It might not happen at all: it turns out most banks don't want to lend a
mortgage on land with no buildings on it.  It seems like a Catch-22.  I'm
checking out a few sketchy mortgage lenders now but the plan might be
DOA.

To me it seems a no-brainer: I found a previous record that showed that
it appraised for ~$350k before the house burned down, it's only $80k now,
so just build a new house and you're golden, eh?  Even if you make a
conventional home instead of an aircrete dome or something like that it
wouldn't be that expensive would it?  Or am I just naive?


I looked it up on the Shasta County GIS system and the majority of the
land is "CbF — Chaix sandy loam, 50 to 70 percent", which means:

> The Chaix series consists of well-drained soils underlain by weathered
granodiorite. These soils are on mountainous uplands. Slopes are 5 to 75
percent. The vegetation is mostly ponderosa pine, incense cedar, black
oak, canyon live oak, bear clover, manzanita, ceanothus, and annual
grasses. Elevation ranges from 1,200 to 3,000 feet. The annual rainfall
is 35 to 50 inches, and the average annual air temperature is 56° to
58°F. The frost-free season ranges from 175 to 225 days.

> In a representative profile the surface layer is about 8 inches of
light-gray and very pale brown sandy loam. The subsoil is 16 inches of
very pale brown, heavy, sandy loam. The substratum is 10 inches of
variegated very pale brown and white light sandy loam. Reaction is medium
acid throughout the profile. Weathered granodiorite is at a depth of 34
inches.

> Permeability is moderately rapid in the subsoil. Effective rooting
depth is 20 to.40 inches. Available water holding capacity is 3 to 5
inches.

> The Chaix soils are used for timber production and grazing, improved
dry pasture, and watershed.


Now "granodiorite" is a rock similar to granite (I looked it up on the
wikipedia) and according to this it's just a yard or so below the soil
surface.

So that's something to think about.

FWIW, the manzanita is one of my very favorite trees (along with the
madrone) but I didn't see any in the photos and video of the land that
are available.  I should just go ahead and post the link here:

http://wildwestlandcompany.com/property/44-acres-with-views-of-mt-shasta/




I figure you can sell manzanita wood online as-is.  I recall the guy who
sells tumbleweeds.  Popular in Japan and Hollywood (for Westerns).

9779-topo-002.png
A topo map of the property.
A topo map of the property.
 
Simon Forman
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So if you look at the photos and video what do you see?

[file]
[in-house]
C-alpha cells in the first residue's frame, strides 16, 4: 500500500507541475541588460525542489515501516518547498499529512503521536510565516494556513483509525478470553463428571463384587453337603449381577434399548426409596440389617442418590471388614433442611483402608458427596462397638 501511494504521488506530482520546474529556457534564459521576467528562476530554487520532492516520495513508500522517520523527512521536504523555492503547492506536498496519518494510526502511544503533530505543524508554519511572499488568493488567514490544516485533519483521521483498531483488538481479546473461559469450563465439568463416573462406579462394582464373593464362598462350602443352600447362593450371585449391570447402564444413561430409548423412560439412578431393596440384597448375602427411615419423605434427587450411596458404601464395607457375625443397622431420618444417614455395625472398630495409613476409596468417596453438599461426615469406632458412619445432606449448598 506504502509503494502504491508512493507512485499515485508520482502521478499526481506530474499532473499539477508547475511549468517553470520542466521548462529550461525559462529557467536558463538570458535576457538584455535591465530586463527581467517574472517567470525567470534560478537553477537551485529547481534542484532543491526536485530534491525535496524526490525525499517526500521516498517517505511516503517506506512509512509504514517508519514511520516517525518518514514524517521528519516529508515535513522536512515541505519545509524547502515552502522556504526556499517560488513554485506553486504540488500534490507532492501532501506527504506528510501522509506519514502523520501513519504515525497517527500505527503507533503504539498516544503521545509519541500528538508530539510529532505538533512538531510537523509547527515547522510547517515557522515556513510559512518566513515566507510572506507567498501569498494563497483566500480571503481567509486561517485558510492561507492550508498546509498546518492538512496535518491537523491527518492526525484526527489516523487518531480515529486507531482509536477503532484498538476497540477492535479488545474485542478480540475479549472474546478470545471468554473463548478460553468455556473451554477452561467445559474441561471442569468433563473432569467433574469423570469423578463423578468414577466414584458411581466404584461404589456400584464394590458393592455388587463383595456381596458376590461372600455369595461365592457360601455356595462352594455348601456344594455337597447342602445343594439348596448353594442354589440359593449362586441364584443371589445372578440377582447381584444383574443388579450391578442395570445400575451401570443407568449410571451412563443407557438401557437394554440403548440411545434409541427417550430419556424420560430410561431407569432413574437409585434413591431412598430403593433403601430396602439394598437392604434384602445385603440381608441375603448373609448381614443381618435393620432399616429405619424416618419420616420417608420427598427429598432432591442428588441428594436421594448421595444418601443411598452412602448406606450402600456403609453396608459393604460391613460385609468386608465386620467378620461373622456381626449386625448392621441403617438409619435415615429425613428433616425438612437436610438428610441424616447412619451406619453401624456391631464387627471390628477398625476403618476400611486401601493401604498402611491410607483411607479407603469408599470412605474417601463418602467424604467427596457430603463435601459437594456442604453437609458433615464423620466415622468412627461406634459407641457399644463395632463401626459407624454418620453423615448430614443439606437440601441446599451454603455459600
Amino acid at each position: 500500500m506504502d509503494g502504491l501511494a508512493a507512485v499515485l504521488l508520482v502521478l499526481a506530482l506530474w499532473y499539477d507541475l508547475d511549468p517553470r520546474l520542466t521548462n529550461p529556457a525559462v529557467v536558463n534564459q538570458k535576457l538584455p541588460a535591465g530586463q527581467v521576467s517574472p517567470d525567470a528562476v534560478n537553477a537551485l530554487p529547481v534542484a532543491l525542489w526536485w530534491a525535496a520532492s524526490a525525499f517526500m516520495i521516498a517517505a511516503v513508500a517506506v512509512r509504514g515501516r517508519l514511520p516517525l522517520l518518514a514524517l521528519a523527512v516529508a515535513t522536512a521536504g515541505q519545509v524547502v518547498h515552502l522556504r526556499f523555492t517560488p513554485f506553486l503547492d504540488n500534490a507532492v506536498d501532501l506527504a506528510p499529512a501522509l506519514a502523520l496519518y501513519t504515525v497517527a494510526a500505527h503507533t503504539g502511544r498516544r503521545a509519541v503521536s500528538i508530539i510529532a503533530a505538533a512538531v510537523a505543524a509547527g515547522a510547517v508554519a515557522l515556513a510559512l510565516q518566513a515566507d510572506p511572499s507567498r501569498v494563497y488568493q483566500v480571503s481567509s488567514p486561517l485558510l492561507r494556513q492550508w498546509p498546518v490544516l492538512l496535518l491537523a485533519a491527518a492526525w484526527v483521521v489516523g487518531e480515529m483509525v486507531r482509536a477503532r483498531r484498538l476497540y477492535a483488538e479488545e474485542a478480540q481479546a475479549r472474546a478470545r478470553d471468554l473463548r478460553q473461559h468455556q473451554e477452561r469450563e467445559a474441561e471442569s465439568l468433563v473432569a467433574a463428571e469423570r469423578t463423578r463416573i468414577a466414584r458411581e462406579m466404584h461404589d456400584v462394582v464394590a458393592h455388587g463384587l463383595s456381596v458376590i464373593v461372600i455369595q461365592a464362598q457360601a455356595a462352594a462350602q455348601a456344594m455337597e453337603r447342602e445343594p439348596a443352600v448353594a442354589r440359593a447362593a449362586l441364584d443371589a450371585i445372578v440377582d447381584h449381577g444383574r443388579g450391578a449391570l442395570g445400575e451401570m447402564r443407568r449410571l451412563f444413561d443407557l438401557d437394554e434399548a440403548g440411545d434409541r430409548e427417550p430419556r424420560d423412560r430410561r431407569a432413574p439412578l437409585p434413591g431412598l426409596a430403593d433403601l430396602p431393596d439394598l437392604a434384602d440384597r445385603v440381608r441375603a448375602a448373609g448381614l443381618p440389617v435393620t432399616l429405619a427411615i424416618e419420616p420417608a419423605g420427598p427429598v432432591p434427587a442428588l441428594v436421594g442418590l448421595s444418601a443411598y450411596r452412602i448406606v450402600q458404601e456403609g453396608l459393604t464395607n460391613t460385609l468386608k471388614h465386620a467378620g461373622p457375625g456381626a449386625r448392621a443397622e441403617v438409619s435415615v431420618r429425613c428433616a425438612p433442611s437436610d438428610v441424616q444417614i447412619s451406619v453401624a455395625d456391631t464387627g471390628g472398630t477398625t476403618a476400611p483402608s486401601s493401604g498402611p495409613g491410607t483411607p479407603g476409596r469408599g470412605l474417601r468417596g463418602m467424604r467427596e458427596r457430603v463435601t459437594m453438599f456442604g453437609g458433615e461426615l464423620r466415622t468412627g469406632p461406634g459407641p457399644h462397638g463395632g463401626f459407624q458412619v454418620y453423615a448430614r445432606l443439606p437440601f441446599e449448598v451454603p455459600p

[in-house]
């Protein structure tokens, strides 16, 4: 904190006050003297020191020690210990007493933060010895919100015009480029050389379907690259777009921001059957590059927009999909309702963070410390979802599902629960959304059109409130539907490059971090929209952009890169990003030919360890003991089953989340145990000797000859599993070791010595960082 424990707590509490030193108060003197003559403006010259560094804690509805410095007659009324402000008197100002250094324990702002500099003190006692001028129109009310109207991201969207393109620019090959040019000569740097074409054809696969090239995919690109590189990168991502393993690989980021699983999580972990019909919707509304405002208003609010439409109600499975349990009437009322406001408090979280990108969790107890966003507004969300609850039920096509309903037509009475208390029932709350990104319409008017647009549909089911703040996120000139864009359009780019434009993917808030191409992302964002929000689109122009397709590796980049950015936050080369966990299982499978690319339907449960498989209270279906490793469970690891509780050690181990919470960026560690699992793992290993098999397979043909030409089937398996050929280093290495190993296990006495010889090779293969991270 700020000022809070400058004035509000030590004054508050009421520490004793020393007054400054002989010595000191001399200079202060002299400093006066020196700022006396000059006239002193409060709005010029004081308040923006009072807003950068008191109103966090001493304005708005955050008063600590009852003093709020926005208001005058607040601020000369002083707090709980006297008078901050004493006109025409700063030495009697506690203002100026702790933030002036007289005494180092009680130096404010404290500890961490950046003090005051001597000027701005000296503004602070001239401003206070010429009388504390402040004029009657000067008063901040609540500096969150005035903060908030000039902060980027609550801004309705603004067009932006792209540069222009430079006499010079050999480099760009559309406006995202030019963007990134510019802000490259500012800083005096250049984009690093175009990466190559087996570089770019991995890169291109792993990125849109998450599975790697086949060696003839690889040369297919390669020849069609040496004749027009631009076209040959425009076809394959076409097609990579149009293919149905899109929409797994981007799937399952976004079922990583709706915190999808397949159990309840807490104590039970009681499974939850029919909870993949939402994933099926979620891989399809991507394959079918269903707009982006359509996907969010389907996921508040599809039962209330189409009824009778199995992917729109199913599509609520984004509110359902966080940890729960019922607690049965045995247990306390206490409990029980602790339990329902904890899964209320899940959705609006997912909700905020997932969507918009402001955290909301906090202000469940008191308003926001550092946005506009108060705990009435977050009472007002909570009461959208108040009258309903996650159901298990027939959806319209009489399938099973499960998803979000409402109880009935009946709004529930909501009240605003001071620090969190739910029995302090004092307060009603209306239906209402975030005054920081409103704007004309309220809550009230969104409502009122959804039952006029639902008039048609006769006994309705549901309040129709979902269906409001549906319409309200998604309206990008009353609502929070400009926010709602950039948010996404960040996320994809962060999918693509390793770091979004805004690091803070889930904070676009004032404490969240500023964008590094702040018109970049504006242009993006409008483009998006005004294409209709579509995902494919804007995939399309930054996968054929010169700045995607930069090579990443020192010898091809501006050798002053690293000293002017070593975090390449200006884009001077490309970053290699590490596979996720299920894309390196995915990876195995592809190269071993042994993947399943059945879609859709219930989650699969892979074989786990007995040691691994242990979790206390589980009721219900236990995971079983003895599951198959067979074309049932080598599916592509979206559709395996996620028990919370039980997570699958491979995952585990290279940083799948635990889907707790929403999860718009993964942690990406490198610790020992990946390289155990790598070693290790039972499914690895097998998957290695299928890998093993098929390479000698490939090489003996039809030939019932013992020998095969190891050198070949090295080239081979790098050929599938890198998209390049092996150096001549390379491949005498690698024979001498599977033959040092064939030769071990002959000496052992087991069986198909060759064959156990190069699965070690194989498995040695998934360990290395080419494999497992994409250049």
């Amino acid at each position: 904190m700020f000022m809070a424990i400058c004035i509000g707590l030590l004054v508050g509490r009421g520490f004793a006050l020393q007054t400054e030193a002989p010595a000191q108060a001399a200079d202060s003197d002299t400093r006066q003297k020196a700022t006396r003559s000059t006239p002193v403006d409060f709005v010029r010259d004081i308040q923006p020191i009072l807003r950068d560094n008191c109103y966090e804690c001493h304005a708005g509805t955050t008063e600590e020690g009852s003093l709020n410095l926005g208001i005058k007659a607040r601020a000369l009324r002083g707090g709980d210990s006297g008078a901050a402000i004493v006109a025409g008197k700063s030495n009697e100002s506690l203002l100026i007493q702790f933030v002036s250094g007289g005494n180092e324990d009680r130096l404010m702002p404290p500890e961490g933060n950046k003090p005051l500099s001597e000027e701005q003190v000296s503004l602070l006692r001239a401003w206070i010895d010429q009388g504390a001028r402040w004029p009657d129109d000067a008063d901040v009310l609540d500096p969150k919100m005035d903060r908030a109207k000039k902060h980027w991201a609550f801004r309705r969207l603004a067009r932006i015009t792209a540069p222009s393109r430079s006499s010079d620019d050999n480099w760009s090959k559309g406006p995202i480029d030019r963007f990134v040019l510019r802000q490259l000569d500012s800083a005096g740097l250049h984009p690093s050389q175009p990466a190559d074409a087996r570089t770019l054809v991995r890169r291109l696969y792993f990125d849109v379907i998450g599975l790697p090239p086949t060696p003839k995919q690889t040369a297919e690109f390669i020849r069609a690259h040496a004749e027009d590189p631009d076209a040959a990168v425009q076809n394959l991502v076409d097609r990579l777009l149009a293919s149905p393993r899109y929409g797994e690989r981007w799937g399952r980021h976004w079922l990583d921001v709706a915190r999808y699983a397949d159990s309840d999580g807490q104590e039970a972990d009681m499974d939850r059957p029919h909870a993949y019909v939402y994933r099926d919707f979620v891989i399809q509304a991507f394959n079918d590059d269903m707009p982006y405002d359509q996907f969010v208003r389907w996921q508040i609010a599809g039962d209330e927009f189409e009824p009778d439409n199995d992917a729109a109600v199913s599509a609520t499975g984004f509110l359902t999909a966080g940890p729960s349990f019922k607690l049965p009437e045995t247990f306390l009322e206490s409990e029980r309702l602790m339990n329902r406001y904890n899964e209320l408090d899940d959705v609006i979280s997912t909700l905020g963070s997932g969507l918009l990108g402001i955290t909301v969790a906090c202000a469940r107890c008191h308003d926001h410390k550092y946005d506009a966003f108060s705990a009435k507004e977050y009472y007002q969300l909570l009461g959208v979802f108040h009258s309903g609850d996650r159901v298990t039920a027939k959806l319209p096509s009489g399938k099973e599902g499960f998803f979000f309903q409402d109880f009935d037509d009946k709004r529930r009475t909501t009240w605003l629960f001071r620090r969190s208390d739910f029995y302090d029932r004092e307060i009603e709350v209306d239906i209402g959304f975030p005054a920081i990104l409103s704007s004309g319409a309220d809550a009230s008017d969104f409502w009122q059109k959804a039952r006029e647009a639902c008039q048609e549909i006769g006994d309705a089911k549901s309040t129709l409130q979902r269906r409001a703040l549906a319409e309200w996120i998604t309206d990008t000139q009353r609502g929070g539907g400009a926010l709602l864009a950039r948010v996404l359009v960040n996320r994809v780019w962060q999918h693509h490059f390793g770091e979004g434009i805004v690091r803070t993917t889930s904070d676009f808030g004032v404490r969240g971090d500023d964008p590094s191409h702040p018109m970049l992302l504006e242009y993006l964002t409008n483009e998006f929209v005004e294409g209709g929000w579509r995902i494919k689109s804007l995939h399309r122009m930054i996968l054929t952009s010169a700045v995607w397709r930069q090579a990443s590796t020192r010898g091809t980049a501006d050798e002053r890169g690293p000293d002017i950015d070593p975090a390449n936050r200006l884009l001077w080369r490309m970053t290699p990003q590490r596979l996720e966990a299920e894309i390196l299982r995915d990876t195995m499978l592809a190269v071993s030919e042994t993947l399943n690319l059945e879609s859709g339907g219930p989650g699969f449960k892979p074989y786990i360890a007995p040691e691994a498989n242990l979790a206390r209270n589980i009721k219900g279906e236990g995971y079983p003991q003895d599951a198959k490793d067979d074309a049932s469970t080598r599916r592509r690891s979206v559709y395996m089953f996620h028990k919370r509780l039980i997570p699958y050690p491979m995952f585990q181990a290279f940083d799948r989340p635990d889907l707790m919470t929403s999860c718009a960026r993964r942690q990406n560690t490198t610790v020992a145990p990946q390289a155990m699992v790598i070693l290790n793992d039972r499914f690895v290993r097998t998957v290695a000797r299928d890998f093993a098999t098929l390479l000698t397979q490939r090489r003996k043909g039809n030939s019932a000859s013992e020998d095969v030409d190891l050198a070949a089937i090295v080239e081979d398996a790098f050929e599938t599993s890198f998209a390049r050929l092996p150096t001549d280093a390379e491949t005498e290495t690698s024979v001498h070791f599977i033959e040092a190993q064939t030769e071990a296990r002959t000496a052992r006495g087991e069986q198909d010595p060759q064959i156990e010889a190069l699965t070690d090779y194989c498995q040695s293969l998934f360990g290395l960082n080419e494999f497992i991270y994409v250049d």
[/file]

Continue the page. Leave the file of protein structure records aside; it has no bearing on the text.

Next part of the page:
The Carr fire came through about two years ago.  It seems like the ground
cover and shrubs and bushes are doing great but pretty much all the
trees died.  (There are some manzanita on the video after all, I think.)

I see plentiful forage/grazing for chickens and Kunekune pigs (I'm gonna
call 'em "kukus" for short) and just heaps and heaps of wood ready to be
collected (w/o having to kill a tree or take it from the ground where
it's already decomposing and hosting critters and fungus and stuff.)  All
the little scraggly bits and the branches are perfect for hugelculture,
swales, and erosion control, and the trunks are good for construction
etc., and all of it it likely fit for burning.  (Another great reason to
cut the dead trees down.  They've had time to season, eh?)

Forgive me for repeating myself, but now that you've seen the site it
makes sense, right?

1) Walk the contours with an a-frame or water-bottle level.

2) Go through with a tree-trimmer and take all the branches from nearby
  dead trees and pile it along contours with a slight grade from the
  valleys to the ridges.

3) Set up electric fence to make long narrow paddocks with the branches
  as the uphill and downhill boundaries, so that the pigs tend to level
  out the ground.  Here you would do things like adding enough water to
  get the mud squishy and then coming through once or twice a day with a
  shovel and putting mud on the branches; feeding the pigs from the
  uphill side so they scrape the ground down, then eventually piling
  rocks and staking with more branches to firm up the emerging terrace.

It would be slow, but that's okay because you don't want to get too big